Looking ahead to the runoff in two months, everything on paper indicates that the seat will most likely stay Republican in the end. For one thing, Republican candidate Karen Handel has a long and mostly successful history in the district in the past, having served on the Fulton County Board of Supervisors before being elected Secretary of State in 2006. She garnered the most votes in a seven-candidate Republican primary field for Georgia Governor in 2010 and only narrowly lost the primary runoff to current Governor Nathan Deal in a runoff primary election. Additionally, it’s likely that turnout for the runoff will be lower than the turnout yesterday was, and that is likely to benefit Handel in a District that has been held by a Republican for nearly forty years. Finally, it’s not clear how much of the momentum that propelled him to a near-win will stay with Ossoff compared to the Republican momentum likely to gather behind Handel now that she is the only Republican in the race. None of this is to say that Ossoff can’t win in June, of course, but it’s clear that his best show was to get over 50% yesterday, and he fell just short of that goal. Additionally, even if Ossoff manages to pull off a narrow win in June the odds are that he’ll be heavily challenged in 2018 and that the GOP would be favored to win the seat back in the midterms.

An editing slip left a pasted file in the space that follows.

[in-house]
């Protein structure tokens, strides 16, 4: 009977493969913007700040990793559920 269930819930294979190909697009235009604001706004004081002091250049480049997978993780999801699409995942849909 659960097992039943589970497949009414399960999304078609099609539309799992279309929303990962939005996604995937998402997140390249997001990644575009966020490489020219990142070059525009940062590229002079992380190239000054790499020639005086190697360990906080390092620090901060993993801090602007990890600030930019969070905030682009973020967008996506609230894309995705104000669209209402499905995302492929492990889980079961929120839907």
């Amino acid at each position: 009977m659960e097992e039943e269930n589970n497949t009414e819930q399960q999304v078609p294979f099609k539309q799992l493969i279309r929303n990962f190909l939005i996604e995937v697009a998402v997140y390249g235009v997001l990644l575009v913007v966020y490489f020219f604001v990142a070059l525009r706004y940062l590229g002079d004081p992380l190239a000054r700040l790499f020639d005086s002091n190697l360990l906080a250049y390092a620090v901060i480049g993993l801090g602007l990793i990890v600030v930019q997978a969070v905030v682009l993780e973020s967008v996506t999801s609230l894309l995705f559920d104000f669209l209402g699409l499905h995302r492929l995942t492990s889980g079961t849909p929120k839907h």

The June runoff isn’t the only Special Election test coming up for Republicans, although the outcome seems clear in all but one of them. On May 25th, there will be a Special Election to fill the at-large seat in the House of Representatives for Montana that was recently vacated by newly appointed Secretary of the Interior Ryan Zinke. The Republican candidate is Greg Gianforte, a Montana businessman who previously ran an unsuccessful campaign for the Republican nomination for Governor, and the Democratic candidate is Rob Quist, who previously had a career as a singer and songwriter whose songs have been recorded by artists such as Loretta Lynn and who is running in his first bid for political office. Like the Kansas and Georgia races, this is a seat that many observers believe is one that could be ripe for a Democratic pickup, especially given the often mercurial politics of Montana. On June 20th, the same day as the runoff in Georgia, there will be a Special Election in South Carolina’s 5th Congressional District to fill the vacancy created by the departure of Mick Mulvaney to become President Trump’s Director of the Office of Management and Budget. That race is not expected to be competitive given the fact that, well, it’s South Carolina and the District is considered to be safely Republican. In any case, it will be a fairly interesting Spring and by the time it’s over we should have a better idea of what impact Trump is really having on the rest of the GOP.